Neonatal-Onset Recurrent Guillain-Barré Syndrome-Like Disease: Clues for Inherited CD59 Deficiency

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Abstract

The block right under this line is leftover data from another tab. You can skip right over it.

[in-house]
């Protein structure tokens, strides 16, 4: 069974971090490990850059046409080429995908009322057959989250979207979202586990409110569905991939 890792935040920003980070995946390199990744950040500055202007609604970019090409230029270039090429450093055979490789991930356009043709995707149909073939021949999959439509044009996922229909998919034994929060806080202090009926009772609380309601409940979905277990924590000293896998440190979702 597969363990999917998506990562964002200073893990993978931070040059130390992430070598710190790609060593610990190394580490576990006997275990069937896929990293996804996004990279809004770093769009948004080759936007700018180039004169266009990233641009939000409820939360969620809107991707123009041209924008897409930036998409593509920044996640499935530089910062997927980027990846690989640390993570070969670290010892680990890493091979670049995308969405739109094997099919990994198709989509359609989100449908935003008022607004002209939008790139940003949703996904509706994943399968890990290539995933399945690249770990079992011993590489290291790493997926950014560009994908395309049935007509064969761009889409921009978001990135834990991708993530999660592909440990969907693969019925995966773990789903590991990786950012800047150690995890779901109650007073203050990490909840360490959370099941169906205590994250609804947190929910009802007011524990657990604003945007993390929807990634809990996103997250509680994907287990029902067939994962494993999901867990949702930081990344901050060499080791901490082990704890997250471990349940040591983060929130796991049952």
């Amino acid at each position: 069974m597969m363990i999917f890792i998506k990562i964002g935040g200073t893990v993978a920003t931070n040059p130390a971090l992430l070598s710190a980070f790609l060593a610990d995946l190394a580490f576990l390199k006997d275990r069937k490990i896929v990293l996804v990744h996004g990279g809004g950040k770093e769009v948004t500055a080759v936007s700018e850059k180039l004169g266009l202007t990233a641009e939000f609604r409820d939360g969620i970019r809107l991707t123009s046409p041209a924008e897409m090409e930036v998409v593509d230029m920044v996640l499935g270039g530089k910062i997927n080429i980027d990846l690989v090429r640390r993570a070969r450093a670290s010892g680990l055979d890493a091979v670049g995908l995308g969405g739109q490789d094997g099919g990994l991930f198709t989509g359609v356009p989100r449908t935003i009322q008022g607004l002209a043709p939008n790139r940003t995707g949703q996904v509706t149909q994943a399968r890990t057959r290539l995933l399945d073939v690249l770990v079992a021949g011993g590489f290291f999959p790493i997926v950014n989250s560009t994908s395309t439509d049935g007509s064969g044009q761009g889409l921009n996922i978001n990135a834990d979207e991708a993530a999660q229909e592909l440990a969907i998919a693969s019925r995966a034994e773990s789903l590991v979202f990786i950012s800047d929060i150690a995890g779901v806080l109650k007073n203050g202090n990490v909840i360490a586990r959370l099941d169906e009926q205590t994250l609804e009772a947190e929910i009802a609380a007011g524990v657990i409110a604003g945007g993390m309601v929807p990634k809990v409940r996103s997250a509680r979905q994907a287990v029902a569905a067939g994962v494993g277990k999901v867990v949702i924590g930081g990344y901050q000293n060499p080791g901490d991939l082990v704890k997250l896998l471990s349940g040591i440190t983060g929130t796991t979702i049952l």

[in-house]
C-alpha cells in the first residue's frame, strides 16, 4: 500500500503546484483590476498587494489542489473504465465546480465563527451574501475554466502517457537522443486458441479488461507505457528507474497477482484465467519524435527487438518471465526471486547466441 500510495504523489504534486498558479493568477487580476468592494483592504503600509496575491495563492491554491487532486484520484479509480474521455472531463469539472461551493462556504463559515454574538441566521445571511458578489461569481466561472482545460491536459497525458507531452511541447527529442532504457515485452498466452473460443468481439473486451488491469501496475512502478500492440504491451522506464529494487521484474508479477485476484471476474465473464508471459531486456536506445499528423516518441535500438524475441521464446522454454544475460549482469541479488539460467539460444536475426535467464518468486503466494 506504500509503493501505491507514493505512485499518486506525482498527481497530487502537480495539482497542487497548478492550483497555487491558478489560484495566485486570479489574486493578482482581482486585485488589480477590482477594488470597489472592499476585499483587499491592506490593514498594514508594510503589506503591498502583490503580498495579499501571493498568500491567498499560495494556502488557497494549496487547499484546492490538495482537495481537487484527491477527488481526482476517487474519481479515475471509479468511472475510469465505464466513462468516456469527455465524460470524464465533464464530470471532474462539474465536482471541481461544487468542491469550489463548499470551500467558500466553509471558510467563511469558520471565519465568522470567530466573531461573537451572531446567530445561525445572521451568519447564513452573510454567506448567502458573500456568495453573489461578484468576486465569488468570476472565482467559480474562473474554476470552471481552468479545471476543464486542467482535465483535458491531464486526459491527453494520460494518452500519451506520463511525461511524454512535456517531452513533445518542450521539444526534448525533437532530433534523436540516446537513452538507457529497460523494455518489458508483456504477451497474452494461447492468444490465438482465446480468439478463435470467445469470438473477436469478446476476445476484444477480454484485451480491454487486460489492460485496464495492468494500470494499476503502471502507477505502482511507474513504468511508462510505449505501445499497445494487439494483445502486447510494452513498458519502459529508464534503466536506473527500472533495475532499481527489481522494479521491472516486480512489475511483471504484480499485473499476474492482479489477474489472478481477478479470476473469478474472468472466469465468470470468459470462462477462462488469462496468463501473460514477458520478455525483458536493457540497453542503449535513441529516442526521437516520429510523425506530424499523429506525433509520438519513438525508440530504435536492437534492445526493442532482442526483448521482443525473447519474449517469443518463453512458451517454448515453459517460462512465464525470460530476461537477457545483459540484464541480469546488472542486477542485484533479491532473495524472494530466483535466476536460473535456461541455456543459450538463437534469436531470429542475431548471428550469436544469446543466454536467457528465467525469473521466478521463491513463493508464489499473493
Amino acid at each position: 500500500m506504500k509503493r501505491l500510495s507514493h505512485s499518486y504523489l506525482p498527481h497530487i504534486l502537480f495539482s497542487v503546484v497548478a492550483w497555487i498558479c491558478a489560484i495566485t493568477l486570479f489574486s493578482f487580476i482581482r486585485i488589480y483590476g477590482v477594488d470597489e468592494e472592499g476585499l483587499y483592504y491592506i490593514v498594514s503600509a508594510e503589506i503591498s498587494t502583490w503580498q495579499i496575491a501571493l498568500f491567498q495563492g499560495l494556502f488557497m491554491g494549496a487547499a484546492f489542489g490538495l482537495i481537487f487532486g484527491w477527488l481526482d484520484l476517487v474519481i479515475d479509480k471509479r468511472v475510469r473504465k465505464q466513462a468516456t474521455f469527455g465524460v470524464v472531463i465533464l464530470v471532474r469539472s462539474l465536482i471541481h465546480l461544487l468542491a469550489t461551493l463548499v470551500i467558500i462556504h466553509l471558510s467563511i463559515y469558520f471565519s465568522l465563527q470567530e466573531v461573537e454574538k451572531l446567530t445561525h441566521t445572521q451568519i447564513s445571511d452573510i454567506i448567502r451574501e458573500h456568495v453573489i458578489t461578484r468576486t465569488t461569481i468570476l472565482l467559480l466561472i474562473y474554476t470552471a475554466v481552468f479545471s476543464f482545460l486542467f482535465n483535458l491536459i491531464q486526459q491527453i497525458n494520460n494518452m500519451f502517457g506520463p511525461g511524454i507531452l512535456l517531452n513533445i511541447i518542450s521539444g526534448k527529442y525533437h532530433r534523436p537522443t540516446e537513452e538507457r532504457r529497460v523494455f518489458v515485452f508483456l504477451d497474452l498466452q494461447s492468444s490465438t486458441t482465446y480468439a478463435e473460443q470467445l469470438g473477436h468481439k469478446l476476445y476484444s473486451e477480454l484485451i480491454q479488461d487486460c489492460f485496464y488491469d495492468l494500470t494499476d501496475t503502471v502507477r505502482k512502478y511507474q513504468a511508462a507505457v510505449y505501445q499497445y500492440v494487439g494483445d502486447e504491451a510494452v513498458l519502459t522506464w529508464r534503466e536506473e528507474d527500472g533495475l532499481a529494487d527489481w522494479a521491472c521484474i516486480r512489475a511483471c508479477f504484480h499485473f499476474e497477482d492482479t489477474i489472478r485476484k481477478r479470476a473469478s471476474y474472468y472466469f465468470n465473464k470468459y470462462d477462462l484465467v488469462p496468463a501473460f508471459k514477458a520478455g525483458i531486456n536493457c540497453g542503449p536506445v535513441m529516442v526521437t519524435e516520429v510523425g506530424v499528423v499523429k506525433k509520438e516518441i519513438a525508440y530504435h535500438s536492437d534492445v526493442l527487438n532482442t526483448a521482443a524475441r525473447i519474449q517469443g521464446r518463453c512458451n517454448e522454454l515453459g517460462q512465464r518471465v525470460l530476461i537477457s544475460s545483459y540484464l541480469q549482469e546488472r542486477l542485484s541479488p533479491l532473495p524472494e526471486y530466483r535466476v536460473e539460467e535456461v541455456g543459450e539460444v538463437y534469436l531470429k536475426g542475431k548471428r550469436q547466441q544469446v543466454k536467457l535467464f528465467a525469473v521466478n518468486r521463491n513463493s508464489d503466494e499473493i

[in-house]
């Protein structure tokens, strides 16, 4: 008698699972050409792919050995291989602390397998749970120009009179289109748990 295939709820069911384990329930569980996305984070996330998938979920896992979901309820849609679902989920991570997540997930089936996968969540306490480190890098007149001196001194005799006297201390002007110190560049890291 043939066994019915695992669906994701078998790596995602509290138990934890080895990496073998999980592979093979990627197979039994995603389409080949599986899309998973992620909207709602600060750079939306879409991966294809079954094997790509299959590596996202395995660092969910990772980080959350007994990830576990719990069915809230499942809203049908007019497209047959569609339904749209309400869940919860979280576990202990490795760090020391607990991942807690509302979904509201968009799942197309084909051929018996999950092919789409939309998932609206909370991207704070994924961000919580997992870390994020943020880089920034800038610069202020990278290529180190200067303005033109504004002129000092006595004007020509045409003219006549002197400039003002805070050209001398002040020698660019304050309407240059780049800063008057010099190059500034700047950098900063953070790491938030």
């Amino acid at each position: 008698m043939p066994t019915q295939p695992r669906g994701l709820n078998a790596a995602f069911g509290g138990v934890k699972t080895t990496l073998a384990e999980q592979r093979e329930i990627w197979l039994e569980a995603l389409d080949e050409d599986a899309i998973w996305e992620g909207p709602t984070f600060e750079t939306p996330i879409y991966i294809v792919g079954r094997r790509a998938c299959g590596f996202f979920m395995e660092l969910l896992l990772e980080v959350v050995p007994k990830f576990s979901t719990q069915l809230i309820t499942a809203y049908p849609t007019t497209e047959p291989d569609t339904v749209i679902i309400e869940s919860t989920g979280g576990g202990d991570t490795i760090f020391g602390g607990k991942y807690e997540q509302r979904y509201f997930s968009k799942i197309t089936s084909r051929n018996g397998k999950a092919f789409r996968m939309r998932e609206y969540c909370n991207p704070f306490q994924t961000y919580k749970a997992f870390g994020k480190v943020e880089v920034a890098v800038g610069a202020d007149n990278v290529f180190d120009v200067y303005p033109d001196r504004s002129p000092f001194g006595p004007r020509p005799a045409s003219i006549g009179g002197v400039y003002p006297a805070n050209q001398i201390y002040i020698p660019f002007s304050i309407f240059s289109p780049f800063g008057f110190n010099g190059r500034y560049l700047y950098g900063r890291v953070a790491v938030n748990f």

Inherited CD59 deficiency is a rare autosomal recessive disorder characterized by chronic hemolysis, recurrent ischemic central nervous system strokes, and early-onset relapsing peripheral demyelinating neuropathy mimicking recurrent Guillain-Barré syndrome (GBS) or chronic inflammatory demyelinating polyneuropathy (CIDP). We report a 7-year-old girl who presented with neonatal-onset relapsing weakness accompanied by diffuse sensory-motor demyelinating peripheral polyneuropathy. She was diagnosed as having a CIDP-like disease and partially responded to immunomodulatory treatments. Cranial magnetic resonance imaging showed multiphasic brainstem and cerebellar ischemic lesions consistent with vasculopathy and chronic left middle cerebral artery infarction. Whole exome sequencing (WES) analysis revealed a frameshift deletion in CD59 (c.146delA, p.Asp49Valfs*31). Inherited CD59 deficiency should be considered in the differential diagnosis of patients with early-onset severe neurologic symptoms even without an overt hemolysis. We would like to highlight the role of WES in the diagnosis of a condition with a targeted therapy.

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